The technology sector has been an investor favorite for quite some time, as over the years the industry has offered tremendous growth potential. In recent years, Wall Street has been introduced to a number of funds that aim to target the “up-and-coming” corners of the tech market – one of the most notable launches being the Social Media Index ETF (SOCL ). In this piece, we take a look at yet another fund that offers exposure to a budding tech sector: the ISE Cyber Security ETF (HACK )
Inside HACK's Strategy
PureFunds ISE Cyber Security ETF is the first ETF of its kind to offer targeted exposure to companies involved in the cyber security industry, including both cyber security infrastructure providers and cyber security service providers.
Making its debut in November of 2014, HACK seeks to capitalize on the rapidly growing need for cyber security on an individual, company, and government level. Millions of cyber attacks occur each day, and according to IBM’s security services department, studies show that companies are attacked an average of 16,856 times a year. Furthermore, the study emphasize the significant financial consequence of such a security breach, which include a loss of revenue and productivity, among other objective and subjective factors.
Given the increasing complexity, size, and scope of these breaches, demand for cyber security goods and services has skyrocketed, making HACK a compelling option for those looking to tap into this industry.
HACK’s portfolio consists of approximately 30 individual holdings, the majority of which are U.S. companies, though there is some exposure to equities from Israel, Japan, and the Netherlands. Roughly half of the portfolio is allocated to the systems software sub-industry. Other sub-industries include:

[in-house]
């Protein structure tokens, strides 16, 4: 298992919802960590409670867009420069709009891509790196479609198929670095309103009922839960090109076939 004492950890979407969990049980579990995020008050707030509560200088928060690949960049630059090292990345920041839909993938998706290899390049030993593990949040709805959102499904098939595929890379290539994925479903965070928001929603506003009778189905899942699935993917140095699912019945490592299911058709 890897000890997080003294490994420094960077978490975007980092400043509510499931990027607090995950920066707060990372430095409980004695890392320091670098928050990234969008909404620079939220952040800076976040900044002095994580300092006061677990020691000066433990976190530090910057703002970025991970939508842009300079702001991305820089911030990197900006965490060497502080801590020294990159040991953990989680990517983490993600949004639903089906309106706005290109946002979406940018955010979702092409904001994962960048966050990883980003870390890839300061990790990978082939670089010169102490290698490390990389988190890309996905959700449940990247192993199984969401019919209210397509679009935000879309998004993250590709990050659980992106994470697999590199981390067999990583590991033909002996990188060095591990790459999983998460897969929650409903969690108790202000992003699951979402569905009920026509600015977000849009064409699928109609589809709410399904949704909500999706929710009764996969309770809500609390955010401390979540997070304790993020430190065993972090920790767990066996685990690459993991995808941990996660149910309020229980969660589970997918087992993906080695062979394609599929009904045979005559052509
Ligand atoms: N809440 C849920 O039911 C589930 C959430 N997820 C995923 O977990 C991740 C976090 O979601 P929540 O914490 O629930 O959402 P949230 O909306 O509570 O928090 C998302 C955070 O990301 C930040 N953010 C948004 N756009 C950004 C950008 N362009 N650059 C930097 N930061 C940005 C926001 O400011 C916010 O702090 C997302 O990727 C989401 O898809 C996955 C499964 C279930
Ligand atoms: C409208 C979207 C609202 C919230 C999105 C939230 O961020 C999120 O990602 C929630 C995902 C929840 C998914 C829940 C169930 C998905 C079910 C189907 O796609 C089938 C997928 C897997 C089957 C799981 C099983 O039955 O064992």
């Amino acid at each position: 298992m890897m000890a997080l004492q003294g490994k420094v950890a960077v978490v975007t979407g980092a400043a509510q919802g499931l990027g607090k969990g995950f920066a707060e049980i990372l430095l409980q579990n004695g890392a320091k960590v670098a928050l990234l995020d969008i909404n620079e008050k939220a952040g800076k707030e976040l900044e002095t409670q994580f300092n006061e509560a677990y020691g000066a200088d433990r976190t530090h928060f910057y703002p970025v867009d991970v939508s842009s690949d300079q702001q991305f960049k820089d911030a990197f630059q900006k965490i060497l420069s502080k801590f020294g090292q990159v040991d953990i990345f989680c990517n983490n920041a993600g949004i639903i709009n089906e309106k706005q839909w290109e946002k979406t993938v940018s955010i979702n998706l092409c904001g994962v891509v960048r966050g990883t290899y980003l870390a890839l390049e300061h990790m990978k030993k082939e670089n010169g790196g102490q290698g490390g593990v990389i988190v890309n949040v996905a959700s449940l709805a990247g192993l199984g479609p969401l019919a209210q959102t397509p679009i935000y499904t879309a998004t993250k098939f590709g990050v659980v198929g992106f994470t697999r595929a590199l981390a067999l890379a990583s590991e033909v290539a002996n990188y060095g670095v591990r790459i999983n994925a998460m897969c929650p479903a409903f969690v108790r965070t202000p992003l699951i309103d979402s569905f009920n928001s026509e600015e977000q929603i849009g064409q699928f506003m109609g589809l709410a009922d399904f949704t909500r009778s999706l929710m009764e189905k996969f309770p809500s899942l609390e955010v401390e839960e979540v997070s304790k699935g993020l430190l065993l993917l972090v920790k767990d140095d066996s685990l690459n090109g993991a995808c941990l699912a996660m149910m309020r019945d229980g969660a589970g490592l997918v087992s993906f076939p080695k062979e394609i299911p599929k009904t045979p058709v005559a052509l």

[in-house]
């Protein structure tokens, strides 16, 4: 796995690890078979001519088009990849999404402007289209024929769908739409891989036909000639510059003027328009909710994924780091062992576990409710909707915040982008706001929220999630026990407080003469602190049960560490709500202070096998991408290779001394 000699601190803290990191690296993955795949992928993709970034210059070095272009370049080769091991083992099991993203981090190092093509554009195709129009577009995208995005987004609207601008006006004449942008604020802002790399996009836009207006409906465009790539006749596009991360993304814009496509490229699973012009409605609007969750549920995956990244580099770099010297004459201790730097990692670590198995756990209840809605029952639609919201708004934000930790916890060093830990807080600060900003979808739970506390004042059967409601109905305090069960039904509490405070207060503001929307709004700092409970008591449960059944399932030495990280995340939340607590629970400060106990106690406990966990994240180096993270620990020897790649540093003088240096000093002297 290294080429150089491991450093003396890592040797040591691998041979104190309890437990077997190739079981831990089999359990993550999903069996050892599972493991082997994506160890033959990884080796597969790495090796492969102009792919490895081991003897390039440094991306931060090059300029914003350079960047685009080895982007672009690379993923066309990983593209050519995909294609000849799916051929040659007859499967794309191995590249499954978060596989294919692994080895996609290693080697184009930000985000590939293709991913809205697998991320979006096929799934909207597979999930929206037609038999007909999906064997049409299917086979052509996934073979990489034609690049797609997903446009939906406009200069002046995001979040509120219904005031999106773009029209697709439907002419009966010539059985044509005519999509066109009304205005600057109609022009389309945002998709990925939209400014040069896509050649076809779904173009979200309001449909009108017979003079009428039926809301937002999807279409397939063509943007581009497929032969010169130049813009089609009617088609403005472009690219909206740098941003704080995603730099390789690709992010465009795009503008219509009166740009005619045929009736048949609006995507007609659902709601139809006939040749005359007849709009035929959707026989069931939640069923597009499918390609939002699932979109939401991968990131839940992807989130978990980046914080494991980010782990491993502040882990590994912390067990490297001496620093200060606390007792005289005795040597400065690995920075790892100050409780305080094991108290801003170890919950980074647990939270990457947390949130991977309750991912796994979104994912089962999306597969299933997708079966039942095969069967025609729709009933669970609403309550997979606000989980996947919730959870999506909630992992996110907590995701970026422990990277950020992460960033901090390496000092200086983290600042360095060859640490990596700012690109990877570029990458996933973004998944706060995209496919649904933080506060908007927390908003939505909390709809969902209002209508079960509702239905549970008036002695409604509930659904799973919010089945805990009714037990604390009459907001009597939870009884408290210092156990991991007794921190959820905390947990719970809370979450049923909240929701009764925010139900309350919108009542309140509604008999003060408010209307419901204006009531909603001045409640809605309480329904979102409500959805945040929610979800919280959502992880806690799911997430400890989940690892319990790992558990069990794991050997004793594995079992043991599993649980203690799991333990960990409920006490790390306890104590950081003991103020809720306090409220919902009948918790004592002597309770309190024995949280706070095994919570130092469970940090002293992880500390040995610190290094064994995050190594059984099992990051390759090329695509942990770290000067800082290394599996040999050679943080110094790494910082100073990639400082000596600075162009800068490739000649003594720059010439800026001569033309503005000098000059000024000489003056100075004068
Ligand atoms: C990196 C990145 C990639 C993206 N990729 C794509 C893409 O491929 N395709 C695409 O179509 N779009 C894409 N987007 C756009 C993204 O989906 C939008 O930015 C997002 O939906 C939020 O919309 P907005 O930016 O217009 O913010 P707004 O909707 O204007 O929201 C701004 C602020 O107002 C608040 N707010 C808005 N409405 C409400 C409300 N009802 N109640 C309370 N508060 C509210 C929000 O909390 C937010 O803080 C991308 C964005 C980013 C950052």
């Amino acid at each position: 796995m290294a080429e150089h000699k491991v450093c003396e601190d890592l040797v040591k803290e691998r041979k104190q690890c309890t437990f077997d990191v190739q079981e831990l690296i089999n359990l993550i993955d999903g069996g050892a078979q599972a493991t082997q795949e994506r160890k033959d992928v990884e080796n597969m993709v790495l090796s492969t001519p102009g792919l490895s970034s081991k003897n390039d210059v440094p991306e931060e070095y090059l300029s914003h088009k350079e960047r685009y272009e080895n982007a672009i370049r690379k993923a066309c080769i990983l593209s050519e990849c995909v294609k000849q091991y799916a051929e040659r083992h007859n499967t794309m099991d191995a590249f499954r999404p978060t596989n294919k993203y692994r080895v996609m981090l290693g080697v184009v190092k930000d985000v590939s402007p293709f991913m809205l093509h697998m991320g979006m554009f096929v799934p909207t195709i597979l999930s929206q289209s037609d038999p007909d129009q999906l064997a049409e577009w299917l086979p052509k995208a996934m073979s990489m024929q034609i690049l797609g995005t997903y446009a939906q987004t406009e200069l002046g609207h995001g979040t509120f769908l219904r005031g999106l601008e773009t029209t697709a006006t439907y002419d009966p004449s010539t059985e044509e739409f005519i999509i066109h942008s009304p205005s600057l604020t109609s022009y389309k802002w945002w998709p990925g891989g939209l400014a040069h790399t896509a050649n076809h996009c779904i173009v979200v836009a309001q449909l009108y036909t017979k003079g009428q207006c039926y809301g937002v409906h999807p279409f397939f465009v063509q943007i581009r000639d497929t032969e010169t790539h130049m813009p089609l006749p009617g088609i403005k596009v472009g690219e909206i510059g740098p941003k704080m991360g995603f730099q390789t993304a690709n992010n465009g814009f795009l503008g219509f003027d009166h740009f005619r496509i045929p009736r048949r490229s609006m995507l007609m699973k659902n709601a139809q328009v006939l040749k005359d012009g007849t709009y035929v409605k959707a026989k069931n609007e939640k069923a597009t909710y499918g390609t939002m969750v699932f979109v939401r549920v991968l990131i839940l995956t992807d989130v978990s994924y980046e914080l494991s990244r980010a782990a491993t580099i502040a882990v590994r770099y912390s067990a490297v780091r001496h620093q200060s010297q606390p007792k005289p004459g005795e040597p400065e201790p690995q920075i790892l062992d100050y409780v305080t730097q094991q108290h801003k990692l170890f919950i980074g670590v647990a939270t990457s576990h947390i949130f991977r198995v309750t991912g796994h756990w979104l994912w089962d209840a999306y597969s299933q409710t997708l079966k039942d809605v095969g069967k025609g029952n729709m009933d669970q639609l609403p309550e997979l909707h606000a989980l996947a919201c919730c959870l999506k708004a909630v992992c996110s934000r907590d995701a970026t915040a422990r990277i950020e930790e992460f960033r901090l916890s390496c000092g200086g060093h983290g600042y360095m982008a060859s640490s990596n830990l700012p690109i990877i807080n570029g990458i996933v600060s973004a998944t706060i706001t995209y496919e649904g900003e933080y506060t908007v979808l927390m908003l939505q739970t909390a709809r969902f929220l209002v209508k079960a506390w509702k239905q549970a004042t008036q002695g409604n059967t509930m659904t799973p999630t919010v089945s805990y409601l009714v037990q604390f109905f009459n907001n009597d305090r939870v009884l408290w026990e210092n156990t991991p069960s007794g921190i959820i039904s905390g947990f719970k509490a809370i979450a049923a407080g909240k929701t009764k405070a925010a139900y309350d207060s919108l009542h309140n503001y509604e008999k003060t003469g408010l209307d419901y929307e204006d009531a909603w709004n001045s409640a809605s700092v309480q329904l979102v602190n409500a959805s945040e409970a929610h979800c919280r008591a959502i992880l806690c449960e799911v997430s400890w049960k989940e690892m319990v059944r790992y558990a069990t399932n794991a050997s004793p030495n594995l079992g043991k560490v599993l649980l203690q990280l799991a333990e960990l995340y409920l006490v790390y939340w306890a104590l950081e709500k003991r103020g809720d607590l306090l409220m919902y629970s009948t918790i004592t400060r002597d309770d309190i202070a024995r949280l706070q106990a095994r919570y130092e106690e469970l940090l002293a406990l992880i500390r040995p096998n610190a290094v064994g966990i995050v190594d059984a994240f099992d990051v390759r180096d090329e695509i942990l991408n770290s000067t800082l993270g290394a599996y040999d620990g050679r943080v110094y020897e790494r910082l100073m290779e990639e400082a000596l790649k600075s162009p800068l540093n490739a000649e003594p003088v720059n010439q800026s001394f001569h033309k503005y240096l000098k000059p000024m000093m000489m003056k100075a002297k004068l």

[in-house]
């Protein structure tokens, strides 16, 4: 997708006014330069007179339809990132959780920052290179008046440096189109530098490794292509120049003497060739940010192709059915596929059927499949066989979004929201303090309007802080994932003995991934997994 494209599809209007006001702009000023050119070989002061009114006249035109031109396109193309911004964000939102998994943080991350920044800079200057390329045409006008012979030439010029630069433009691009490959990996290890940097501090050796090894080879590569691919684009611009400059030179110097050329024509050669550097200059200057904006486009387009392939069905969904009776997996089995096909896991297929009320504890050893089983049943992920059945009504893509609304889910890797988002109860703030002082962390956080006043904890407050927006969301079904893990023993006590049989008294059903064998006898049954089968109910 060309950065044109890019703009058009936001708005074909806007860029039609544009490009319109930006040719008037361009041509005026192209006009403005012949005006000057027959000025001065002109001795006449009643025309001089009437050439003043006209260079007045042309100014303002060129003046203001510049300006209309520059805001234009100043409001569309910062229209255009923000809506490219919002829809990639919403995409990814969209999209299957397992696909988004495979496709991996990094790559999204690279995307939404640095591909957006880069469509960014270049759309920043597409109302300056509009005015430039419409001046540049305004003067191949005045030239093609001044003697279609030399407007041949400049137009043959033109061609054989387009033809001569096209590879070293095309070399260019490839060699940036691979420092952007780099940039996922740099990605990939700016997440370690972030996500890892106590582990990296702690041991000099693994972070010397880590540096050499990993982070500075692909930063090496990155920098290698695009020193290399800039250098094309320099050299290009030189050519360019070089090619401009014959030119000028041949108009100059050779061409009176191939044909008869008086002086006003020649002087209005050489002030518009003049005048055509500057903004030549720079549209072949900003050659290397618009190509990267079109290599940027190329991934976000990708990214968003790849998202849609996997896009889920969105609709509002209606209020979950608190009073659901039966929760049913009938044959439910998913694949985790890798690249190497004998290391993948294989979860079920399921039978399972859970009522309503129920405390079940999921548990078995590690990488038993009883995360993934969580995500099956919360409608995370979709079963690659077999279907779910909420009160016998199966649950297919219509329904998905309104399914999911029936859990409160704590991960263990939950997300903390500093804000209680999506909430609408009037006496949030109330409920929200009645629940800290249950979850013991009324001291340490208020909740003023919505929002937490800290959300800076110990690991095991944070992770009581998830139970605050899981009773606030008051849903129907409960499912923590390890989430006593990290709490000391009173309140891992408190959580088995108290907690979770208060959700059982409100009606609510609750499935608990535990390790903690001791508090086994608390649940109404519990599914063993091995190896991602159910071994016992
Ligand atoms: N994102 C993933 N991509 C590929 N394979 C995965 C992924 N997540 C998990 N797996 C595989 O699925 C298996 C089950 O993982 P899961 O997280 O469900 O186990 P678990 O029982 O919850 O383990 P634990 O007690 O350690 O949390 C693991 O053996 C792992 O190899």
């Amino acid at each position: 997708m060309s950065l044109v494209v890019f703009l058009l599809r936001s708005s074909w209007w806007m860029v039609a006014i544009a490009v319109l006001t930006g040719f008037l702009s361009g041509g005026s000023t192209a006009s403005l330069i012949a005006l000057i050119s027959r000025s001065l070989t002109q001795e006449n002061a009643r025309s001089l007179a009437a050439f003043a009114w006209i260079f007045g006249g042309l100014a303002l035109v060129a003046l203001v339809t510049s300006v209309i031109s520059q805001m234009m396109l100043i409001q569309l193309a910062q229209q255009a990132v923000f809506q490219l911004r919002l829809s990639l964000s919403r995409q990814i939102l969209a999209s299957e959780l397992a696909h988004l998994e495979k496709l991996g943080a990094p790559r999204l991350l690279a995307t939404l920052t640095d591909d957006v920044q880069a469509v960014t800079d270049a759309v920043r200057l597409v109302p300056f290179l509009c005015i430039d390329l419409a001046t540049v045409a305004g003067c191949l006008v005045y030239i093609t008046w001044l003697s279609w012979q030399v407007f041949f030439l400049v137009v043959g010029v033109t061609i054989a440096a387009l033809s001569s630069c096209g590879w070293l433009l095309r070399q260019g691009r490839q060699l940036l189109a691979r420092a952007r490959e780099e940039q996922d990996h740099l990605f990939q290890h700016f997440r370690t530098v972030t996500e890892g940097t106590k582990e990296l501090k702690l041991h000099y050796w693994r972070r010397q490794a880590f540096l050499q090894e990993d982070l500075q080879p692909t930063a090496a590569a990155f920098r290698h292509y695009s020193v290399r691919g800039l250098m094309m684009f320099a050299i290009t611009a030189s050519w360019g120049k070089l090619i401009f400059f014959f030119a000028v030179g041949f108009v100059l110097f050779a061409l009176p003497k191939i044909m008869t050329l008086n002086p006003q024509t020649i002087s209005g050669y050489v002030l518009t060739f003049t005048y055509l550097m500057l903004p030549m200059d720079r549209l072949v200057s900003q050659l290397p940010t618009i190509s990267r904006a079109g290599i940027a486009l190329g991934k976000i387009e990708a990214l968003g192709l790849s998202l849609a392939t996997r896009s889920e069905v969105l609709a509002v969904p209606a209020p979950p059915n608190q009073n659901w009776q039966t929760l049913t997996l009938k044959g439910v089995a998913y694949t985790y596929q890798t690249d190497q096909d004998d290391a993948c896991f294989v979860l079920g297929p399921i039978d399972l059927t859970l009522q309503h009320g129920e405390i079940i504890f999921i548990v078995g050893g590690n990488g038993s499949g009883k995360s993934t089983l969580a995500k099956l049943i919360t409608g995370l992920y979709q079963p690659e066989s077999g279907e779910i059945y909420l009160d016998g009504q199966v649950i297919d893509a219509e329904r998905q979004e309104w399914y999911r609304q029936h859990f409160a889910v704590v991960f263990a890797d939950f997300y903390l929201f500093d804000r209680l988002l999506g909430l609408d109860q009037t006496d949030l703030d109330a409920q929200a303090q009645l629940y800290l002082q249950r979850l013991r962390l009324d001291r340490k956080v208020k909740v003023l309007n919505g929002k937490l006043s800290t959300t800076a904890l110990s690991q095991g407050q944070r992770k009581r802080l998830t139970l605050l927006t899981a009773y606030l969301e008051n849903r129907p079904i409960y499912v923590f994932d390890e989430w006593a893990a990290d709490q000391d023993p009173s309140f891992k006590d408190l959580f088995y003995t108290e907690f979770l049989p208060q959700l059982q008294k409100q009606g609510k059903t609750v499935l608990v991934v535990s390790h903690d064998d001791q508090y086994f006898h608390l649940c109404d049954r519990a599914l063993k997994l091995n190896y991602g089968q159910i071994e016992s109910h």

- Communications Equipment
- Application Software
- IT Consulting & Services
- Internet Software & Services
- Aerospace & Defense
Mid-, small-, and micro-cap stocks account for the vast majority of HACK’s holdings, though there are some giant and large cap stocks featured in the portfolio. Some of the companies including in the portfolio are Infoblox Ink, KEYW Holding Corp, Juniper Networks Inc, Fortinet Inc, and Cisco Systems Inc..
Be sure to also check out our interview with Christian Magoon where he gave us his insights about the cyber security industry as a whole in addition to taking a deeper dive under the hood of the HACK.
Considerations on HACK's Performance
Given HACK’s relatively short history, it is a bit difficult to pinpoint which factors will most affect the performance of the fund. There are, however, several aspects of HACK that investors should be aware of.
First, and foremost, technology equities tend to exhibit higher levels of volatility compared to the broader market. The companies in HACK’s portfolio in particular are primarily younger, smaller, and less-established companies, meaning the stocks could experience volatile price movements.
Another factor to consider is the fund’s exposure to foreign companies. The risks involved in this type of exposure include political, economic, and currency risks. Be sure to check out our article on Controlling Risk with ETFs.
How to Use HACK in a Portfolio
HACK should by no means be used as a core holding for traditional buy-and-hold investors. Instead, this fund is more suitable for those investors looking to establish a tactical tilt towards a rapidly growing industry. Given HACK’s targeted focus, investors should be prepared to tolerate significantly higher levels of risk as compared to a broad equity fund, or even a diversified technology fund.
Lastly, HACK is more appropriate for those investors focused on boosting capital appreciation, as this fund will likely not feature attractive payouts and yields.
HACK charges an expense ratio of 75 basis points, making it slightly more expensive than the average fees charged by ETFs in our ETFdb Technology Equities Category.
The Bottom Line
For those willing to stomach the risk, the ISE Cyber Security ETF (HACK) is a compelling way to tap into the growing cyber security industry. As always, be sure to take a close look under the hood of HACK to fully understand the risk associated with this fund.
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Disclosure: No positions at time of writing.